Nightmare. I woke up on the day of my flight with a raging fever, sore muscles, and a dizziness that won’t go away. I’ve had a fever since Saturday morning (March 8), and the last minute panic shopping for things to bring and zipping across the metro in taxis for medical results and doctor’s appointments exacerbated it. The paracetamol would not work, though sweating in bed covered with a thick jacket in the Sunday heat did a miracle. By 5:30 pm, I was inside a cab on my way to the airport with my mom. Gosh, the old NAIA looked so crummy. As I unloaded my luggage at the departure area, the handle on my huge suitcase promptly came off. Terror at the Cebu Pacific counter because I feared I would exceed the baggage limit (P300.00 per excess kilo!). Unbelievably, it came down to only 21 kilograms. Whew! There was the usual long queue at the immigration. I was extremely hungry so I made a dash for the nearest money vacuum known as the airport deli, but three delis later, I still could not buy anything because all of them did not have change for my dollars (I blew my remaining pesos on the terminal fee) and the money changers at the airport did not have smaller bills also (why don’t you just close!). Six dollars later, I wolfed down a so-so beef pastrami and Coke Zero. I had to eat once more just before entering my gate, and I had to buy food for the flight because Cebu Pacific doesn’t serve any. By 9:45 I was inside the plane, and at 10:15, on my way to Bangkok.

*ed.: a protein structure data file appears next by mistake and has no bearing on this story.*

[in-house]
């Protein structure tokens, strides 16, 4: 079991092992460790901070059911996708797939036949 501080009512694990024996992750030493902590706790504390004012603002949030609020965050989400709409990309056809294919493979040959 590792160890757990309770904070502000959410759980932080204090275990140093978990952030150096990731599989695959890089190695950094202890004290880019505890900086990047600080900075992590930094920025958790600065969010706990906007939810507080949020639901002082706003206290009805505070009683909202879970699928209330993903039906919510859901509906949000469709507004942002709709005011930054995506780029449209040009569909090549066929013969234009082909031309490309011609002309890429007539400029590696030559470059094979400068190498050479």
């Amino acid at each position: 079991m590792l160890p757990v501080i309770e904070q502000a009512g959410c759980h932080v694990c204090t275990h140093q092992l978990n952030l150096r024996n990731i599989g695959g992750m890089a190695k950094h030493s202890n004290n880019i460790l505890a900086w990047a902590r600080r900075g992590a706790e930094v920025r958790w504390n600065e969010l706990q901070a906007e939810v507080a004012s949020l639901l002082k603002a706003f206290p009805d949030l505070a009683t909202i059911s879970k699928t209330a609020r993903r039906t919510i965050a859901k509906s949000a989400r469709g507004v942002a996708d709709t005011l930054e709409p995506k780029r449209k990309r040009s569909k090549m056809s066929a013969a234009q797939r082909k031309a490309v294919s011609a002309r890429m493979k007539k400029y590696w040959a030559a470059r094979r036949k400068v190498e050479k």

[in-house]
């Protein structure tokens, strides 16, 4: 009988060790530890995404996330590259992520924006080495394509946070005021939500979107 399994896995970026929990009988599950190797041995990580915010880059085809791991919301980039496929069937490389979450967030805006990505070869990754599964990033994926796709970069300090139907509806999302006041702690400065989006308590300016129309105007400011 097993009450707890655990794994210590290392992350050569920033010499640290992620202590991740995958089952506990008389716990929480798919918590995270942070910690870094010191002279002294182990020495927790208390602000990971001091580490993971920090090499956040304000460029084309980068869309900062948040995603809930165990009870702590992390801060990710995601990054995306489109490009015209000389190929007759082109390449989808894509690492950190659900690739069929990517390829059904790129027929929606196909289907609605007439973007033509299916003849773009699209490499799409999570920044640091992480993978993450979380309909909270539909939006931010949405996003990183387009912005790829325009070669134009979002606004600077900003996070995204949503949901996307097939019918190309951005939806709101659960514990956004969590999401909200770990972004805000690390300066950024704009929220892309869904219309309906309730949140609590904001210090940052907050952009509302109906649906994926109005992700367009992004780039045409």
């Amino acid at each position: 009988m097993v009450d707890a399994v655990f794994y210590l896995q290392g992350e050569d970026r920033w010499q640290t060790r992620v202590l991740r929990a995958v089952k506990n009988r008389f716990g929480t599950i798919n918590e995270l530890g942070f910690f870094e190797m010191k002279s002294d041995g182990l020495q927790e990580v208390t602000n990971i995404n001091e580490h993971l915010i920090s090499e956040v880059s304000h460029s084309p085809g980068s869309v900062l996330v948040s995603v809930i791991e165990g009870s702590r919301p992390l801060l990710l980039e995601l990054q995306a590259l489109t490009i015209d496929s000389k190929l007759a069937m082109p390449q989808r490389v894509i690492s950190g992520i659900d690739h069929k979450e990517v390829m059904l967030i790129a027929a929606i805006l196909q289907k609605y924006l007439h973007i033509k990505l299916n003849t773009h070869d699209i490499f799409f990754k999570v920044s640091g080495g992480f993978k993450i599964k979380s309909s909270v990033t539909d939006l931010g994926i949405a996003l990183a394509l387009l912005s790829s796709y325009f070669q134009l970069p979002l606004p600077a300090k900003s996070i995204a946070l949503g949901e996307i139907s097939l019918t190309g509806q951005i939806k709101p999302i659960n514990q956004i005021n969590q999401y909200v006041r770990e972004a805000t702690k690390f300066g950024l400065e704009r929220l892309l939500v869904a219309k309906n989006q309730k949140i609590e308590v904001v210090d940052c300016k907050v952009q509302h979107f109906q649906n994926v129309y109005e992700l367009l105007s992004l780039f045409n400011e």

Say what you will about Manila, but viewed from a plane at night, Manila looks like a mass of glitters that truly sparkles. Bangkok pales in comparison, or could it be because the plane doesn’t really fly over the city before it reaches the airport.
The new Suvarnabhumi airport looks fabulous from the outside, like a gigantic alien mollusk that just landed to take more people in to be brought to wherever dimension it came from. One thing about the airport though: they really make you walk. To get from point A to point B is to virtually tour the whole place, wherein you pass by duty free shops, restaurants, and giant golden Thai statues. I took a public taxi to the hotel at the outskirts of the city, where I will spend like five hours before my connecting flight to Kathmandu.
From my taxi and hotel window, Bangkok looked just like Manila, but maybe a little more polished. I did not see any temples yet on the way though. After a brief sleep, I woke up, took my breakfast of cold veg pizza which I bought in Manila, and met my fellow observers from Southeast Asia downstairs. Aside from me, Malaysia was in the house, so was Indonesia, Cambodia, and Thailand. Apparently, I was the last one to arrive; some of them arrived two days before and have already roamed Bangkok. Unfair! Malaysia, Indonesia, and Thailand have three or more delegates, while Rain from Cambodia and I have to represent our countries alone. No complaints there.
At 10:45am, our plane took off for Nepal, where I’ll be spending the next five or so weeks doing something I love. See you in a jiffy!